“Let’s begin at the end.” The click of wooden needles sliding bits of fiber to and fro were accompanied by the pop and hiss of the dancing flames and the gentle beat of raindrops on the window. She slowly creaked and rocked back and forth, waiting for the question she knew would follow.
“The end, that doesn’t make sense at all grandma.” Tabitha sat at her grandmothers feet sipping the hot cocoa her grandmother had handed her. She had arrived in tears, declaring, “It’s over grandma, I just can’t do this anymore.” Her grandmother had turned without uttering a word and headed towards the kitchen. Once the hot cocoa was poured and fire properly stoked, she had seated herself and asked Tabitha to begin at the end.
“It makes sense peanut. If I asked you to start in the beginning, you would start in the wrong place I’m sure. It is only by starting at the end and working backwards do we gain perspective and find the truth that we seek.” Her fingers continued to slide the yarn from one needle to the other, somehow as if by magic, a scarf began to descend beneath. Reaching into her knitting basket, she pulled out a scarf Tabitha had begun last year on a visit. She had thrown it into the basket in frustration and left it there. “You dropped a stitch somewhere along the way dear, why don’t you tink back until you find where you went wrong.”
Rolling her eyes at her grandmother she slipped the soft Angora through her fingers.”I hate it when you go all Yoda on me grandma. Sometimes in life, it’s just easier to frog it all and move on.”
“Tabitha, if you were to frog the whole scarf, you would lose the beautiful stitches done in the middle. Relax and check what you have done, I think the answer will present itself.”
In the silence the two bent their titan blonde heads, one streaked with more silver than fire, to their task. The soft creaking of grandmothers rocking kept rhythm with their knitting, a carefully choreographed dance.
As the fire burned down, a peace was woven about them. Into this peace Tabitha said, “I think I should go back to school Grandma. I can ask for extra credit and fix the semester. ..And Joshua wasn’t really a great guy after all, he didn’t seem to care about what I wanted, just what I could give him. I think I should focus on school. It’s too easy to screw things up when you’re not focusing on the important stuff, ya know?” Carefully she began to knit again, slipping the yarn over the needle and passing it through the loop, the fingers picking up speed as they fell into a normal rhythm of knitting.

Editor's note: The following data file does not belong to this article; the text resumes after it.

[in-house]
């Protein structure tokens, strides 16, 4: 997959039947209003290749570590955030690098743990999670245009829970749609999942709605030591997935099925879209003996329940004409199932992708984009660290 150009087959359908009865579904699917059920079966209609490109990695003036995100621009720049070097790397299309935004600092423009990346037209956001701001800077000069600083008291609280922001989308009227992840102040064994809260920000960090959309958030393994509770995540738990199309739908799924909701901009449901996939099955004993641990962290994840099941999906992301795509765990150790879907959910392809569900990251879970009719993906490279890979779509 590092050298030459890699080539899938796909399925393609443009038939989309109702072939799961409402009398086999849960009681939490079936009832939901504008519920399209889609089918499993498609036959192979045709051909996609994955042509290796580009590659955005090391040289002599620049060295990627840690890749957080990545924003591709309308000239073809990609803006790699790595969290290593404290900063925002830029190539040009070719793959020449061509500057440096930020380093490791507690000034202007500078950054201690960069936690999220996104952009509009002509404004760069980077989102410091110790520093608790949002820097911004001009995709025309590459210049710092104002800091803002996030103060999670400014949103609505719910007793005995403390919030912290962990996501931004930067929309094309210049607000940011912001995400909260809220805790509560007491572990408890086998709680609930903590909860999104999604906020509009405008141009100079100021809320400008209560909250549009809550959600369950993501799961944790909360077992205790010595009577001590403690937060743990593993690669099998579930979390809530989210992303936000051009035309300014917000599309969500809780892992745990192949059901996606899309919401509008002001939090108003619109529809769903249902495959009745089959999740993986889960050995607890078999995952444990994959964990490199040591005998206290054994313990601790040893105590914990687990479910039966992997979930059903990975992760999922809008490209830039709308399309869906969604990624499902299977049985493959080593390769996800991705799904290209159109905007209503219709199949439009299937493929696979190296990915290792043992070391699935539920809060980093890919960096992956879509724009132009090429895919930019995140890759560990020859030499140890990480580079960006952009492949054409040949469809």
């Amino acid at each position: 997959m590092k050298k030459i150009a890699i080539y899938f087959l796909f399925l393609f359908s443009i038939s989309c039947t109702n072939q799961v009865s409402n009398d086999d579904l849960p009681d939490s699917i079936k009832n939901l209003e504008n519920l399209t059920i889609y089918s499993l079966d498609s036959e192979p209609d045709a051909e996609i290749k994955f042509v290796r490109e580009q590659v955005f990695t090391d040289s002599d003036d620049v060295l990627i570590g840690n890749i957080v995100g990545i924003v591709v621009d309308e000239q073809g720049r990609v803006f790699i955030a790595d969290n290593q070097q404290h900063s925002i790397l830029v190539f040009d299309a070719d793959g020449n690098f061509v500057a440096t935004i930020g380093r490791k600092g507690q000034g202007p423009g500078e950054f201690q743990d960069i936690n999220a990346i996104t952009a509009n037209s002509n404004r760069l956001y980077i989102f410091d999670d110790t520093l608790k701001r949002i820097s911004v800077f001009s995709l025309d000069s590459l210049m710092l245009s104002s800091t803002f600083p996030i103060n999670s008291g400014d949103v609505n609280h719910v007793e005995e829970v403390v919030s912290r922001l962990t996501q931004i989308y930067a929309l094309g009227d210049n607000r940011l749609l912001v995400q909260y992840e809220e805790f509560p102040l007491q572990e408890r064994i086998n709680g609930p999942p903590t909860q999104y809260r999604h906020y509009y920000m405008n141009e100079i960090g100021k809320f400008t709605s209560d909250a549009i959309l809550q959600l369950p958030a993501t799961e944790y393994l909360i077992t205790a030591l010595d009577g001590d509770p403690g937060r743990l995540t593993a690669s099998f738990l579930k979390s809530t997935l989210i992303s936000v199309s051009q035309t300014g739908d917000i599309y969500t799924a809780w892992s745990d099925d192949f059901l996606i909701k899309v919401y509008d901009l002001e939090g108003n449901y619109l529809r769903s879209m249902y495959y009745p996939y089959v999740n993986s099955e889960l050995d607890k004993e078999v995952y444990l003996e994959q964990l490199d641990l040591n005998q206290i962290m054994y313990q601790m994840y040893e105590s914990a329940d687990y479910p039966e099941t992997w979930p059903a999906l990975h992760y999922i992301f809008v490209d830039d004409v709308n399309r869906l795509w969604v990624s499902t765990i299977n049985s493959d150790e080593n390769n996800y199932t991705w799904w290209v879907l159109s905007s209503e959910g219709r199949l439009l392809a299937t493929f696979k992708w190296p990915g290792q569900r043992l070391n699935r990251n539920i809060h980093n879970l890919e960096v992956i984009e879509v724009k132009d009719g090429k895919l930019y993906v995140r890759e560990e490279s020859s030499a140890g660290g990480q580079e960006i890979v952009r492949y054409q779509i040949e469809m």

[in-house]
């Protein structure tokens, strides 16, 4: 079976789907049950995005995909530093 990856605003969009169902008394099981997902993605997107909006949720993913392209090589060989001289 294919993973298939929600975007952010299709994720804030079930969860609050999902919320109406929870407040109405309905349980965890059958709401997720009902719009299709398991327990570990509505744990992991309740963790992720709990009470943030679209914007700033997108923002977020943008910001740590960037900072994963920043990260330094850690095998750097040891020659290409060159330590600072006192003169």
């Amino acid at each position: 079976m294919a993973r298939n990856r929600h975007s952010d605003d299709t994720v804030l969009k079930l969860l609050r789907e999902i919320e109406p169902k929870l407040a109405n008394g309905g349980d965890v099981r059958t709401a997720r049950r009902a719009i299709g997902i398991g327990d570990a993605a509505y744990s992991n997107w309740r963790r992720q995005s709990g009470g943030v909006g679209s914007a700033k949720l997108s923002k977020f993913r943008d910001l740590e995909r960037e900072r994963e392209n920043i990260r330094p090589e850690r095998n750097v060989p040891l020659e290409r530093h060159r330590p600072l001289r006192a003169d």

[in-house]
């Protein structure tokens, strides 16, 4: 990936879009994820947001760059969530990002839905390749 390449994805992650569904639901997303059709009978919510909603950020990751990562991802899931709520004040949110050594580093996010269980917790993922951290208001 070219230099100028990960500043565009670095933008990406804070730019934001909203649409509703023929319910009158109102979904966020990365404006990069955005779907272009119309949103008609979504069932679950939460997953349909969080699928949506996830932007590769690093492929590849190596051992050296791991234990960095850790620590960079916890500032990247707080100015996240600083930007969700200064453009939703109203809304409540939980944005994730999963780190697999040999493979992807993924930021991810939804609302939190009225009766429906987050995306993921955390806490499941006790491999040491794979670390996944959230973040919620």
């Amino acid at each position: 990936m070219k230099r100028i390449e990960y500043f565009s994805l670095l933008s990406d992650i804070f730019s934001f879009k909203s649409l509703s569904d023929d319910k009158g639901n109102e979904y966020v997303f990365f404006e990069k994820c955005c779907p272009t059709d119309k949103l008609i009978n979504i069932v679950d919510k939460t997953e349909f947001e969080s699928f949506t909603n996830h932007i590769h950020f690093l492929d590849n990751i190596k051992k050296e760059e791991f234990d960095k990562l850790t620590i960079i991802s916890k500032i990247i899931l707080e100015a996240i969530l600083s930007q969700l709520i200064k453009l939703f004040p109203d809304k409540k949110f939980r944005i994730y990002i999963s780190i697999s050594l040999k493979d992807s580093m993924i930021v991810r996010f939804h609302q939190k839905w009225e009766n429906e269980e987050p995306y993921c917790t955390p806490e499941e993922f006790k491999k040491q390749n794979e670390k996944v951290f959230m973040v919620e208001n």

“Where you planning on leaving school? Well I’m glad you decided not to. You’ve put so much work into the last few years.” She leaned forward and peered down at her granddaughters knitting, “Mind your stitches dear, your strangling the yarn. Relax and let your hands do what the know how to do, stopping fighting the process so much. It will come.” She resumed rocking in her chair and knitting. “Would you like some cookies dear? I have some snicker-doodles baked fresh this afternoon. They would go perfectly with the coco. Why don’t you go fetch them.”
Tabitha rose to her feet and kissing her grandmother on the forehead headed toward the kitchen. Everything would be all right.
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Tink is a knitting term that means to knit backwards (TINK is KNIT spelled backwards)
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Written on Thinkingten.com – a prompt based writing site.
The prompt – Take it Away, Tuesday : Let’s begin at the end. The only rule: start your story with the above sentence.